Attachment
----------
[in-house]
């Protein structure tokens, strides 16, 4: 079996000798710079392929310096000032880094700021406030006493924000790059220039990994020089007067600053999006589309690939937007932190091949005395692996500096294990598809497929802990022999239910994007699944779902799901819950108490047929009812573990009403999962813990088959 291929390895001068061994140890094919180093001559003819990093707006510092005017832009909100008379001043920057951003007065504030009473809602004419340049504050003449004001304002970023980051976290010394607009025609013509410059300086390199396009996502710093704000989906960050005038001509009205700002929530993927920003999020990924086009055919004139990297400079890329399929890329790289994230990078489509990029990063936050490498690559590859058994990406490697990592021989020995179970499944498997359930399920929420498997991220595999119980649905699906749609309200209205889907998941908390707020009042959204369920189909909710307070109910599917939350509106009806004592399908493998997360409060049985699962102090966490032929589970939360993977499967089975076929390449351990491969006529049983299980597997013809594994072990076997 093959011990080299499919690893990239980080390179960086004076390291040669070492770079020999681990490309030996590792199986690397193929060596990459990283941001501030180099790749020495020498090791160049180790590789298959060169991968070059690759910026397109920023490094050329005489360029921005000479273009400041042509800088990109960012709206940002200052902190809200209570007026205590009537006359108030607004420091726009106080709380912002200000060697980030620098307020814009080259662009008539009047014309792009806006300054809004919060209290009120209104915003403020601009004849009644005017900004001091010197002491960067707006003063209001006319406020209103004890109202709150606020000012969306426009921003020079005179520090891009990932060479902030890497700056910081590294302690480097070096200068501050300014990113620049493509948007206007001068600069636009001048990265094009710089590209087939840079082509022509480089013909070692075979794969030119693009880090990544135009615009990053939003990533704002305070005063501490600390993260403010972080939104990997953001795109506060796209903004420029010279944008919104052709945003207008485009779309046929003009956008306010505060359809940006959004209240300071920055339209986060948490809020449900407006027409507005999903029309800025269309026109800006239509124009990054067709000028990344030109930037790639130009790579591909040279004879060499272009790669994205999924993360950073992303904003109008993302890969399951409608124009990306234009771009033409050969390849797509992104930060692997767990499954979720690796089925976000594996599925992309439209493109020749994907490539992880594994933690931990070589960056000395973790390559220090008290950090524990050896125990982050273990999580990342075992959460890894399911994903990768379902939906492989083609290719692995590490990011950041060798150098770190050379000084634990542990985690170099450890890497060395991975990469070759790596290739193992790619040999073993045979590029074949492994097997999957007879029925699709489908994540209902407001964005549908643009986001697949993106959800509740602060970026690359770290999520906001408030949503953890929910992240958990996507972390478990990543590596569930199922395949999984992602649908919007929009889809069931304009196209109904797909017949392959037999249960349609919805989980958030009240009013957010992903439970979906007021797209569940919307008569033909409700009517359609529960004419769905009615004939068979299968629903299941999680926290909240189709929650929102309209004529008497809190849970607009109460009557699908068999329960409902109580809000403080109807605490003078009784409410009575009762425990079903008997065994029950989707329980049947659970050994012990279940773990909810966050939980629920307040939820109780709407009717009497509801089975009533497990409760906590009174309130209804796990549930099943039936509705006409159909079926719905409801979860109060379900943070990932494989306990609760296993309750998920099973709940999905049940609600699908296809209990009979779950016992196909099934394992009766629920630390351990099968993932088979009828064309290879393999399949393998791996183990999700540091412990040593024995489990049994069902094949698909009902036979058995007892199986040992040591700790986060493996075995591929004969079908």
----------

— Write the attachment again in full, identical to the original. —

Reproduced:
[in-house]
């Protein structure tokens, strides 16, 4: 079996000798710079392929310096000032880094700021406030006493924000790059220039990994020089007067600053999006589309690939937007932190091949005395692996500096294990598809497929802990022999239910994007699944779902799901819950108490047929009812573990009403999962813990088959 291929390895001068061994140890094919180093001559003819990093707006510092005017832009909100008379001043920057951003007065504030009473809602004419340049504050003449004001304002970023980051976290010394607009025609013509410059300086390199396009996502710093704000989906960050005038001509009205700002929530993927920003999020990924086009055919004139990297400079890329399929890329790289994230990078489509990029990063936050490498690559590859058994990406490697990592021989020995179970499944498997359930399920929420498997991220595999119980649905699906749609309200209205889907998941908390707020009042959204369920189909909710307070109910599917939350509106009806004592399908493998997360409060049985699962102090966490032929589970939360993977499967089975076929390449351990491969006529049983299980597997013809594994072990076997 093959011990080299499919690893990239980080390179960086004076390291040669070492770079020999681990490309030996590792199986690397193929060596990459990283941001501030180099790749020495020498090791160049180790590789298959060169991968070059690759910026397109920023490094050329005489360029921005000479273009400041042509800088990109960012709206940002200052902190809200209570007026205590009537006359108030607004420091726009106080709380912002200000060697980030620098307020814009080259662009008539009047014309792009806006300054809004919060209290009120209104915003403020601009004849009644005017900004001091010197002491960067707006003063209001006319406020209103004890109202709150606020000012969306426009921003020079005179520090891009990932060479902030890497700056910081590294302690480097070096200068501050300014990113620049493509948007206007001068600069636009001048990265094009710089590209087939840079082509022509480089013909070692075979794969030119693009880090990544135009615009990053939003990533704002305070005063501490600390993260403010972080939104990997953001795109506060796209903004420029010279944008919104052709945003207008485009779309046929003009956008306010505060359809940006959004209240300071920055339209986060948490809020449900407006027409507005999903029309800025269309026109800006239509124009990054067709000028990344030109930037790639130009790579591909040279004879060499272009790669994205999924993360950073992303904003109008993302890969399951409608124009990306234009771009033409050969390849797509992104930060692997767990499954979720690796089925976000594996599925992309439209493109020749994907490539992880594994933690931990070589960056000395973790390559220090008290950090524990050896125990982050273990999580990342075992959460890894399911994903990768379902939906492989083609290719692995590490990011950041060798150098770190050379000084634990542990985690170099450890890497060395991975990469070759790596290739193992790619040999073993045979590029074949492994097997999957007879029925699709489908994540209902407001964005549908643009986001697949993106959800509740602060970026690359770290999520906001408030949503953890929910992240958990996507972390478990990543590596569930199922395949999984992602649908919007929009889809069931304009196209109904797909017949392959037999249960349609919805989980958030009240009013957010992903439970979906007021797209569940919307008569033909409700009517359609529960004419769905009615004939068979299968629903299941999680926290909240189709929650929102309209004529008497809190849970607009109460009557699908068999329960409902109580809000403080109807605490003078009784409410009575009762425990079903008997065994029950989707329980049947659970050994012990279940773990909810966050939980629920307040939820109780709407009717009497509801089975009533497990409760906590009174309130209804796990549930099943039936509705006409159909079926719905409801979860109060379900943070990932494989306990609760296993309750998920099973709940999905049940609600699908296809209990009979779950016992196909099934394992009766629920630390351990099968993932088979009828064309290879393999399949393998791996183990999700540091412990040593024995489990049994069902094949698909009902036979058995007892199986040992040591700790986060493996075995591929004969079908």